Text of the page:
To order The New Space Opera from amazon.com, click here.


AN UNUSUAL ANGLE by Greg Egan (Norstrilia Press, ISBN 0-909106-12-6, 1983, 200pp, trade paperback):

No, this is not a new Greg Egan novel; it is an old Greg Egan novel. Actually, it is a very old Greg Egan novel--his first novel. Someone discovered a case of them in a basement somewhere and they showed up at Aussiecon Three, where I immediately grabbed one. (See last paragraph for availability information.)

The plot of this book is not like Egan's later work, but the wealth of ideas--and many of the same ideas--that characterize his later work is. There is a section on how quantum mechanics restored the concept of free will. The protagonist sends out "viewpoints"--essentially non-material copies of himself--to perform various tasks. The protagonist is (literally) making films in his head, which conjures up a vision of universes within an individual mind, which in turn conjures up the image of layers of universes. (And yes, I mean literally--the protagonist claims to have an actual little film lab in there!)

The protagonist--first-person narrator, in this case--is a student at what appears to be (in United States terms) a private preparatory school. Though it many ways it seems to be run by the same sort of people as the upper management in "Dilbert," the narrator actually finds some method in their madness. That is, their insane methods are actually logical to achieve their goals--it's just that their goals are insane also.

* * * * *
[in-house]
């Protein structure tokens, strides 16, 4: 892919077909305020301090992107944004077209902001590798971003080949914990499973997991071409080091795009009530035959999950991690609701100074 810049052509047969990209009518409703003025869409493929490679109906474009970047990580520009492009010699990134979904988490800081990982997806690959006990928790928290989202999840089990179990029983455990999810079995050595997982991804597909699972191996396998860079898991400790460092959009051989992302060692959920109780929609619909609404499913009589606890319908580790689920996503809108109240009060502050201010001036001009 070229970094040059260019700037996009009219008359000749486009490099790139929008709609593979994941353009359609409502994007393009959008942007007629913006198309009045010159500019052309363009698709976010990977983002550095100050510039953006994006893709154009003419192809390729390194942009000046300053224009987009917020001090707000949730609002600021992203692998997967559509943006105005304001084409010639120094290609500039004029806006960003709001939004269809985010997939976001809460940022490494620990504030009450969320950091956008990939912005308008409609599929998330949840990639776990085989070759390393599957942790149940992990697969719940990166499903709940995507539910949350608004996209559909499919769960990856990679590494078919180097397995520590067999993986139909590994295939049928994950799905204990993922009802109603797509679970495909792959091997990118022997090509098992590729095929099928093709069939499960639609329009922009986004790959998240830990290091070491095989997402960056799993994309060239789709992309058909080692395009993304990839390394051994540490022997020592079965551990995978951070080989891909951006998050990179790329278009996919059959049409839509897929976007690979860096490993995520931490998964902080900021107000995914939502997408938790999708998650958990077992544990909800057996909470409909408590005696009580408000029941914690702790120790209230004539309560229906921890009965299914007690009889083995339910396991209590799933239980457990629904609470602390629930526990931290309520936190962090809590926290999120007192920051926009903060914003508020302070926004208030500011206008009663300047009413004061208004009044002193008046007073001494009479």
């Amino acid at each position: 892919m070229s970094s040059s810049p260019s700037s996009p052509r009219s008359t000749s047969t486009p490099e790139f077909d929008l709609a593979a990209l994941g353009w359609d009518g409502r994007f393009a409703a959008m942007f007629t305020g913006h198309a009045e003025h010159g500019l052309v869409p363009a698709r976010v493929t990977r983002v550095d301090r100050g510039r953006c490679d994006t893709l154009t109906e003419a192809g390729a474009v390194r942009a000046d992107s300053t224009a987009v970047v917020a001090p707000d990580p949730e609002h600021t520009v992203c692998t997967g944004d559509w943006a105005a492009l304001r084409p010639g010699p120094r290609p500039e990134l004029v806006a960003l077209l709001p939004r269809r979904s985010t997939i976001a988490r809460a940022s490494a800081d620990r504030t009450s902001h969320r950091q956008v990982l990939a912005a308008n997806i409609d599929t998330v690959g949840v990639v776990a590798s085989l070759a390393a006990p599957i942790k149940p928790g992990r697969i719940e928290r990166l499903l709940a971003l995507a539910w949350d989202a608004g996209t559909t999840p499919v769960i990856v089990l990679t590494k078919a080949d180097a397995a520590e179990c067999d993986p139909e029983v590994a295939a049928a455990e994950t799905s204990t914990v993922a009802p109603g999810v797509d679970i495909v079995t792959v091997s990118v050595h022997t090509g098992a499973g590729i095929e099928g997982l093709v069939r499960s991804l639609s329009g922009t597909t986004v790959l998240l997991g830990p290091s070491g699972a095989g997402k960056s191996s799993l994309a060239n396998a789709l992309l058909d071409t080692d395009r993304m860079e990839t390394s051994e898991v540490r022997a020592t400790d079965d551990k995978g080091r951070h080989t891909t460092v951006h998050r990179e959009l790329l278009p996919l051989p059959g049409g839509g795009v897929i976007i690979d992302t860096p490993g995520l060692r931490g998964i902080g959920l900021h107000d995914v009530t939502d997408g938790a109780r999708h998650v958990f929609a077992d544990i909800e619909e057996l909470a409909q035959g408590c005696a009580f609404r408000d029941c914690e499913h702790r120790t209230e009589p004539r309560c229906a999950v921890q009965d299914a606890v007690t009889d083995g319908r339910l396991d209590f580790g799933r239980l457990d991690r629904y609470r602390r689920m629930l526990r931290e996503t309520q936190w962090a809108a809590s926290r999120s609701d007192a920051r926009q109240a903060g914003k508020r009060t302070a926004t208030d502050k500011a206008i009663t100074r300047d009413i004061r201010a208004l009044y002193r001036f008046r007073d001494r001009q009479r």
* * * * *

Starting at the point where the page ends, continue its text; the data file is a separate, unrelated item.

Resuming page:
I find it interesting that both Greg Egan and Neal Stephenson both have their first novel out of print, somewhat disowned by themselves, and set in an academic environment. I suppose this may be a function of "write what you know." The value of this suggestion can be judged by comparing the quality of these authors' later works--arguably about things they have no firsthand experience or knowledge of--to their first novels. (And how much did Shakespeare really know about early Scottish politics?)

This book is out of print (and unlikely to come back into print, from what I've heard), but Slow Glass Books, GPO Box 2708X, Melbourne, Victoria 3001 AUSTRALIA may still have a few copies [as of September 1999]. They take credit cards, so a letter with your credit card information and a statement authorizing them to charge it for the price (A$14.95) plus shipping and handling would probably be easiest for those not in Melbourne. (I note that hardback versions are going for US$500.)

To order An Unusual Angle from amazon.com, click here.


ZENDEGI by Greg Egan:

[From "This Week's Reading", MT VOID, 02/11/2011]